[R-sig-ME] calculation of AIC
maj at stats.waikato.ac.nz
Mon Feb 2 01:31:08 CET 2009
Although if log-likelihood is arbitrary up to an additive constant we
may add a sufficiently large constant onto any two AICs and push the
first non-equal digit of the two AICs as far down as we want!
John Maindonald wrote:
> On 02/02/2009, at 11:06 AM, Jeremiah Rounds wrote:
>>> Date: Sun, 1 Feb 2009 11:41:44 -0800> From: adik at ilovebacon.org> To:
>>> orzack at freshpond.org> CC: r-sig-mixed-models at r-project.org> Subject:
>>> Re: [R-sig-ME] calculation of AIC> > > On Sun, 1 Feb 2009, orzack
>>> wrote:> > > Speaking of this, does anybody know how to change the
>>> default rounding for > > glm (and lmer) OR for an R session in
>>> general (e.g., so that a regular call > > to glm would generate AIC
>>> values with more digits)?> > > 1/7>  0.1428571> >
>>> options(digits=22)> > 1/7>  0.1428571428571428> >
>>> options(digits=23)> Error in options(digits = 23) :> invalid 'digits'
>>> parameter, allowed 1...22> > options(digits=22)> > ...but this of
>>> course won't help if there is explicit rounding programmed> into
>>> glm/lmer. I also do not understand what would motivate this code,>
>>> instead of a more straightforward round(aic,0).> > --Adam
>> First, glm apparently is not using rounding from "round". glm is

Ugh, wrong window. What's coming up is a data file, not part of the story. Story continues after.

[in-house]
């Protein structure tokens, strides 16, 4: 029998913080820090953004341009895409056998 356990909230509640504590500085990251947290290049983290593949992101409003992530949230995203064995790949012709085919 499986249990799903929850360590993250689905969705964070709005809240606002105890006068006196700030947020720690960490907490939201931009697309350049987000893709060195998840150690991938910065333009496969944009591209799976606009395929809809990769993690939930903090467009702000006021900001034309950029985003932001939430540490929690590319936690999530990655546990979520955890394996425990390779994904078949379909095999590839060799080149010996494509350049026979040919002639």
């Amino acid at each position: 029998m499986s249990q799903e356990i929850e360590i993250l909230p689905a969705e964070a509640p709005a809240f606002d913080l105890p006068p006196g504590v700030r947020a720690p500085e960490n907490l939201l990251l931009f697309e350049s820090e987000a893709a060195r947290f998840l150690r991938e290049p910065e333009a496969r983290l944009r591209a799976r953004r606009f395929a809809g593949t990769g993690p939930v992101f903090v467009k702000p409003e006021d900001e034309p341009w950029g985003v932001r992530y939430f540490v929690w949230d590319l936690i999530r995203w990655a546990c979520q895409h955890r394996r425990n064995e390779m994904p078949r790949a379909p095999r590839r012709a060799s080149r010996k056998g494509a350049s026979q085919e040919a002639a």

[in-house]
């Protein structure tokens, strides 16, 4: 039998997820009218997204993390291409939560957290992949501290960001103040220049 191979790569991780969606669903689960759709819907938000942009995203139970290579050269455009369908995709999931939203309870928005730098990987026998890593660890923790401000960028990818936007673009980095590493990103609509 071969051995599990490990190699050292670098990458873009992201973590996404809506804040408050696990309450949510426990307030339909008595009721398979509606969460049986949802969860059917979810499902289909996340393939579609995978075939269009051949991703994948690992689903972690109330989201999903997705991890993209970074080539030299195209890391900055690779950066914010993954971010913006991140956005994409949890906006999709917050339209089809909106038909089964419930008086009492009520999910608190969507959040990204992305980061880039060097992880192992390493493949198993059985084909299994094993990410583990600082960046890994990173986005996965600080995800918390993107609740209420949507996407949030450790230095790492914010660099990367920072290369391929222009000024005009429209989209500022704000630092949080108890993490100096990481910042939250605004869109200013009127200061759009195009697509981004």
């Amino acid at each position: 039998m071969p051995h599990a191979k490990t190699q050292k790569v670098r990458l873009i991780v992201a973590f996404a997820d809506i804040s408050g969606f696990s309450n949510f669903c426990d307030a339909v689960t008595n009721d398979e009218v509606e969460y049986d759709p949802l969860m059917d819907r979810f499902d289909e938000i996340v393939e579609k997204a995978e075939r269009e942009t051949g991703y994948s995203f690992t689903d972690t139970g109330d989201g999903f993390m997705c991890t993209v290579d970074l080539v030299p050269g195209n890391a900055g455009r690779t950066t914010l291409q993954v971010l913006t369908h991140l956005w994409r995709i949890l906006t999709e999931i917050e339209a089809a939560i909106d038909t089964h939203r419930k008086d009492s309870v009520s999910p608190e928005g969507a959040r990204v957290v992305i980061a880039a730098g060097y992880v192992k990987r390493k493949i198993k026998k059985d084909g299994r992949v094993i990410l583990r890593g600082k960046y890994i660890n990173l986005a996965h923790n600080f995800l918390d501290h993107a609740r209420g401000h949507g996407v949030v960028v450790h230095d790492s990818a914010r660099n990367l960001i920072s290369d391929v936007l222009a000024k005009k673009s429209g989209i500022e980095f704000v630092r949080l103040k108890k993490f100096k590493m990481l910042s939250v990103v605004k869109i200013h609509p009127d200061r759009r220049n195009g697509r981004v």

>> using signif or equivalent logic. There is a difference. The
>> difference is significant digits is a fairly precisely defined
>> notion. It is the number of digits you keep on the front of the power
>> of 10 in "a X 10^b". Round is much more cosmetic from what I can tell.
>> Second, round(aic,0) is not more straightforward in the presence of
>> very small AIC. Here the distinct difference from round(a,0) and
>> signif(a,4) is that you never know prior to viewing the aic how many
>> digits round(a,0) will be keeping from the original unrounded AIC
>> value. With signif(a,4) you always know there will be a 4 digit
>> number times 10 to some power.
>> Third, in my limited statistical experience (I am a master's student)
>> AIC is not a method where those extra digits ever really matter. I
>> did a project on AIC/BIC model selection. IMO in order to use AIC
>> properly you have to consider the models in a nearby neighborhood to
>> the best AIC as just as good as the model with the best AIC and
>> consider sensitivity in your estimates. There is no real context
>> where you can properly say "the fifth significant digit of AIC has
>> decided that model A is better than model B, and so I discard model B."
> Well said!
> John Maindonald email: john.maindonald at anu.edu.au
> phone : +61 2 (6125)3473 fax : +61 2(6125)5549
> Centre for Mathematics & Its Applications, Room 1194,
> John Dedman Mathematical Sciences Building (Building 27)
> Australian National University, Canberra ACT 0200.
>> That is what I think,
>>>> R-sig-mixed-models at r-project.org mailing list>
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Dr Murray Jorgensen http://www.stats.waikato.ac.nz/Staff/maj.html
Department of Statistics, University of Waikato, Hamilton, New Zealand
Email: maj at waikato.ac.nz Fax 7 838 4155
Phone +64 7 838 4773 wk Home +64 7 825 0441 Mobile 021 1395 862
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